Architecture professor’s exhibit opens at Rasdall



By Joy Priest

One UK professor feels artists should never stay in one lane.

Mark O’Bryan, associate dean for design in the College of Architecture,  is a painter, a sketcher and a photographer, but all of those crafts contribute to his ultimate design process and dream as an architect.

Monday night saw the opening of his exhibit “The World Dwelling” in the Rasdall Gallery, which showcased his paintings, sketches, models and existing work, with some pieces dating back to his thesis project at Cornell University in the 1980s.

Shannon Ruhl, the Cultural Arts director for the Student Activities Board and organizer for the ongoing Rasdall Gallery exhibition series, said she had O’Bryan as a design studio professor in Fall 2010 and saw the “high-quality work he creates” firsthand.

“He kind of generates from intuition, so his art and his artwork are very integrated,” Ruhl said. “He makes models, and he draws and he photographs, so he can bring them all into one design process or project.”

Ruhl said it was important to showcase O’Bryan’s work on campus because he uses more traditional methods, yet still produces beautiful things.

“I’m studying architecture, so I’ve picked up the importance of working physically and indirectly through drawing models and letting them speak for themselves, but still knowing they’re in the pursuit of architecture,” Ruhl said.

“It’s important to see not only what the faculty has done, but what he has done in his field. He is teaching architecture and practicing architecture, but so much more goes into his work. Students will appreciate his interdisciplinary approach.”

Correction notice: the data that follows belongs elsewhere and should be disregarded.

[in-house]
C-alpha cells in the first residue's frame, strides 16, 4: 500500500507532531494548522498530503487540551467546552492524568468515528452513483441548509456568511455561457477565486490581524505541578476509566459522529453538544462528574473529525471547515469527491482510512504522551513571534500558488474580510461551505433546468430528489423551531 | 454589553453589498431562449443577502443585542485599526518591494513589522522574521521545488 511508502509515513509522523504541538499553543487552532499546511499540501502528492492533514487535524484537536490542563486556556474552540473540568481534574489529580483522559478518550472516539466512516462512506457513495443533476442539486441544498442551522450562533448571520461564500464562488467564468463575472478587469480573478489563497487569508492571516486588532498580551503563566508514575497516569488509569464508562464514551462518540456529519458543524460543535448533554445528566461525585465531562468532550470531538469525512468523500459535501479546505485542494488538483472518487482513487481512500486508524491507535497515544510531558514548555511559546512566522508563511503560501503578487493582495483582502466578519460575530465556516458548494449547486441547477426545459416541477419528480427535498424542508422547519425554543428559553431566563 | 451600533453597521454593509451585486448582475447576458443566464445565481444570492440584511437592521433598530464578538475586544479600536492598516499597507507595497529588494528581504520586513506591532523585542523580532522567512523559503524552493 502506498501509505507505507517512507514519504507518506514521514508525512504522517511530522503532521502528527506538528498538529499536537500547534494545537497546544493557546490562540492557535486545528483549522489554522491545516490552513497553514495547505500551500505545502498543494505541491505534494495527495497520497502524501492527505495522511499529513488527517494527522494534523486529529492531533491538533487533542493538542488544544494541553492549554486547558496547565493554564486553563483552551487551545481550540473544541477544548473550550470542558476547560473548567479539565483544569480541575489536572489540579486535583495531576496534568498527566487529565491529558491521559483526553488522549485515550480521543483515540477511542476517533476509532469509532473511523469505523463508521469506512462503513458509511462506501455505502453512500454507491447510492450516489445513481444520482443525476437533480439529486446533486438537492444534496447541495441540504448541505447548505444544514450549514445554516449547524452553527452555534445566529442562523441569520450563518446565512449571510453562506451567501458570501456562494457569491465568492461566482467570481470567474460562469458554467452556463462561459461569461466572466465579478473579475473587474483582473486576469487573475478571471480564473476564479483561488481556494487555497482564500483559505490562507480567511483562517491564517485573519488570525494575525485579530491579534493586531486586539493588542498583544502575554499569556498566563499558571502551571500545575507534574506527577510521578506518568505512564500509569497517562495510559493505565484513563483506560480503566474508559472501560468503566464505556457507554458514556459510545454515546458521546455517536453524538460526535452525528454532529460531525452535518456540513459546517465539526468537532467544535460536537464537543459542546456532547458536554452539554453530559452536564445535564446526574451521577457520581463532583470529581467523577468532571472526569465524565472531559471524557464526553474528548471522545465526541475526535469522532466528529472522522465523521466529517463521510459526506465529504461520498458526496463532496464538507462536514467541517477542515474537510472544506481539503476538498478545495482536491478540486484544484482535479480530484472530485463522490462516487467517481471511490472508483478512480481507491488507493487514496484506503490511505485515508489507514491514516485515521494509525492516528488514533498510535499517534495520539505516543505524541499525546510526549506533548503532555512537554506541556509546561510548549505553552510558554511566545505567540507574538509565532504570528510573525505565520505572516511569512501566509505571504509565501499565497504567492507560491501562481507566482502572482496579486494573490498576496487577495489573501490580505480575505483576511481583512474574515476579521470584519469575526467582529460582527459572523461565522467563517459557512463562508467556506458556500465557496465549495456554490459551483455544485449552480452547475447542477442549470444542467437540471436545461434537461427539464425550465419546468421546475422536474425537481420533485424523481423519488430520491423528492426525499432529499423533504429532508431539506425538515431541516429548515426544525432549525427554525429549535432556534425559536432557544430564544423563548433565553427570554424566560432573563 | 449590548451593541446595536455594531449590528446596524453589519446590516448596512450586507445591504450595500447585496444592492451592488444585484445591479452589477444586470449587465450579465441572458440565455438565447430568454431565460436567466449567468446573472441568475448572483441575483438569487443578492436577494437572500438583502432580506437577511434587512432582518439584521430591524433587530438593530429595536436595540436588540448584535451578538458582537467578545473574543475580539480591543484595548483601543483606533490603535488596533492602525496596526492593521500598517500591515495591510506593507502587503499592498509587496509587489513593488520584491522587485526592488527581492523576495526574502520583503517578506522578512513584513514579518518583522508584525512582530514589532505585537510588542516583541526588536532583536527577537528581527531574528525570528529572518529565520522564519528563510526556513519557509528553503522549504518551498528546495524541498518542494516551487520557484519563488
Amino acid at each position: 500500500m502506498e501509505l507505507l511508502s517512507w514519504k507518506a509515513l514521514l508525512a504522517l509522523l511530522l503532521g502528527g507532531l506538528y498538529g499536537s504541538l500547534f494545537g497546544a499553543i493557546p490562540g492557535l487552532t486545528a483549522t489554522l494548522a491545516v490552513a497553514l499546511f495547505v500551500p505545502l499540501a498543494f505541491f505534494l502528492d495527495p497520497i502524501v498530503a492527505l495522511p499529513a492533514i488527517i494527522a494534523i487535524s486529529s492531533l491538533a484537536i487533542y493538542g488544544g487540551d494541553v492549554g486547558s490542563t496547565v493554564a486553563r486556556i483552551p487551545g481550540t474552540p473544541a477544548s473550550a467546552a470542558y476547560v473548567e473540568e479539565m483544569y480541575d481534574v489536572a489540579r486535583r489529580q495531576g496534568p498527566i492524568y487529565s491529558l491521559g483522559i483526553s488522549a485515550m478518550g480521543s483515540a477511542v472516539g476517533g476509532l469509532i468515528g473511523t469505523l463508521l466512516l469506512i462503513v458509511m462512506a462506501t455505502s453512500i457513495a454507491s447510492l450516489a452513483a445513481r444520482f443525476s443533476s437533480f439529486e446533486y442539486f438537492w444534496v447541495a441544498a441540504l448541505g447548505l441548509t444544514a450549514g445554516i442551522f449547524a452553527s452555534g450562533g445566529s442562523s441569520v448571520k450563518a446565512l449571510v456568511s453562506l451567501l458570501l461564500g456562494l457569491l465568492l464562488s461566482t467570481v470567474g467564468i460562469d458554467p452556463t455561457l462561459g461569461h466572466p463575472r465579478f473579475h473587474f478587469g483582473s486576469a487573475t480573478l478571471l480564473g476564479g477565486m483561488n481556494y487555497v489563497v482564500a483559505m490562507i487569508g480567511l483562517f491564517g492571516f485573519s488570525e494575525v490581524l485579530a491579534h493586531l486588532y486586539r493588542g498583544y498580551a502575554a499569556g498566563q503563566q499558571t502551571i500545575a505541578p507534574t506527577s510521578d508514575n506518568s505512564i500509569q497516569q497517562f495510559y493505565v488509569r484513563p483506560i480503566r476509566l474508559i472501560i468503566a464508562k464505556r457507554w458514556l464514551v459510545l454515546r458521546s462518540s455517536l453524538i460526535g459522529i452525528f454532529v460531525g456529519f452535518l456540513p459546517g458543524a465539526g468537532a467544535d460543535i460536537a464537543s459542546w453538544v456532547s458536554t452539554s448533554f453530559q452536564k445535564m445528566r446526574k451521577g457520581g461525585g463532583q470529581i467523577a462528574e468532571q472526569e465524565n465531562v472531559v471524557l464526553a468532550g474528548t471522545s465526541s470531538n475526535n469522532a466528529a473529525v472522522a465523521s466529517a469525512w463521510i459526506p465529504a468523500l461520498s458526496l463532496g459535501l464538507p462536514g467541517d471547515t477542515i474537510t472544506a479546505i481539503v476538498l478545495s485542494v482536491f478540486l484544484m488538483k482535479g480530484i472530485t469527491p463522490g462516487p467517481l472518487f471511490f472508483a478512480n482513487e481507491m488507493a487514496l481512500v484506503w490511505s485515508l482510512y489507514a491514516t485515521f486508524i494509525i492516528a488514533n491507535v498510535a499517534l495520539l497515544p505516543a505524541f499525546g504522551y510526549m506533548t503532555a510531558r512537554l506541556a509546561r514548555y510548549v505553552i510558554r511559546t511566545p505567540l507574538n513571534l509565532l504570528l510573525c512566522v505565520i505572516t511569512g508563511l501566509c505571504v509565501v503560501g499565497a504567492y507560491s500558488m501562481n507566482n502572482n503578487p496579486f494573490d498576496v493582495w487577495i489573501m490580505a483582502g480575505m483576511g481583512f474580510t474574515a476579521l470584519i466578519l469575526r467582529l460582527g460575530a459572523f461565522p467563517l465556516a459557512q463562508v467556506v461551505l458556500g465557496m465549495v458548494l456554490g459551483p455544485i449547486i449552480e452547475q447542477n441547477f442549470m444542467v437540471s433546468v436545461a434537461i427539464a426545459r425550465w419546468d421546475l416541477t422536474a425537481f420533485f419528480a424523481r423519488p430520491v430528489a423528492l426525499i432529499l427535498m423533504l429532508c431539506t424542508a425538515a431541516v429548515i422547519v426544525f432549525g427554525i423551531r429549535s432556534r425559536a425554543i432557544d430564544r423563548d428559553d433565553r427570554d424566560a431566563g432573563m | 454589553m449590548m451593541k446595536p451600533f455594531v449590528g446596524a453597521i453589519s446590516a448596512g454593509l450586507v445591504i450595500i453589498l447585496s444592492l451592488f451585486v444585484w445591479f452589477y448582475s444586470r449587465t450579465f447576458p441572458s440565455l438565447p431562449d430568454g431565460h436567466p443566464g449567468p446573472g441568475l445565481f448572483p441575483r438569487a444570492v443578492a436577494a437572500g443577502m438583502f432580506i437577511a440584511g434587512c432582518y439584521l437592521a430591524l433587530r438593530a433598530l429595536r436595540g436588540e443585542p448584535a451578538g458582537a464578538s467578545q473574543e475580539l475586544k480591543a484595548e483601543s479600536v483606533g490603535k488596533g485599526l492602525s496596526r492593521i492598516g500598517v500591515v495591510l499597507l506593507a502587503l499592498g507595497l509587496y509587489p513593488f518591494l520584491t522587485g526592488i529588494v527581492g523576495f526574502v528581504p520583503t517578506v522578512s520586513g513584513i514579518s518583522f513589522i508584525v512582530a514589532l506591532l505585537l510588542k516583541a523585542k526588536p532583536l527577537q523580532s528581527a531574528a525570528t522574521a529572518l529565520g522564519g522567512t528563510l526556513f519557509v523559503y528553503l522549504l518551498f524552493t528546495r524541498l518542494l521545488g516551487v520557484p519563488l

O’Bryan, who received his undergraduate degree in Fine Arts at UK and his master’s in architecture from Cornell University, has been at UK since the late 1980s. He said the ability to draw and sketch is imperative for an architect, and something he trains his students to do immediately.

“That’s one thing we do … that we love to do to represent things,” O’Bryan said about drawing. “The ability to train yourself to draw, to see things through drawing — because we are visual learners — to be able to quickly draw by hand is an important ability.”

Although O’Bryan uses traditional methods, like hand sketching, much more frequently than current architecture students, he describes his architecture style as “modern.”

“I think it has to do with how you were educated, (your education) forms your entire career,” he said.

O’Bryan said the photography, painting and drawing hobbies were something he always nurtured, and are skills that now contribute to his design process as a whole.

“It’s something that I just do,” he said. “It’s part of my whole work habit. My whole life is around making things, whether it’s a design project for students or something for a client.”

O’Bryan’s desire to constantly “make things” is reflected in a piece in the exhibit that shows the work he did on his own personal residence, along with his wife, who is an interior designer.

This piece and more can be viewed at Rasdall Gallery through Nov 9, from 11 a.m. to 5 p.m. Monday through Friday. O’Bryan and his wife’s work can be viewed at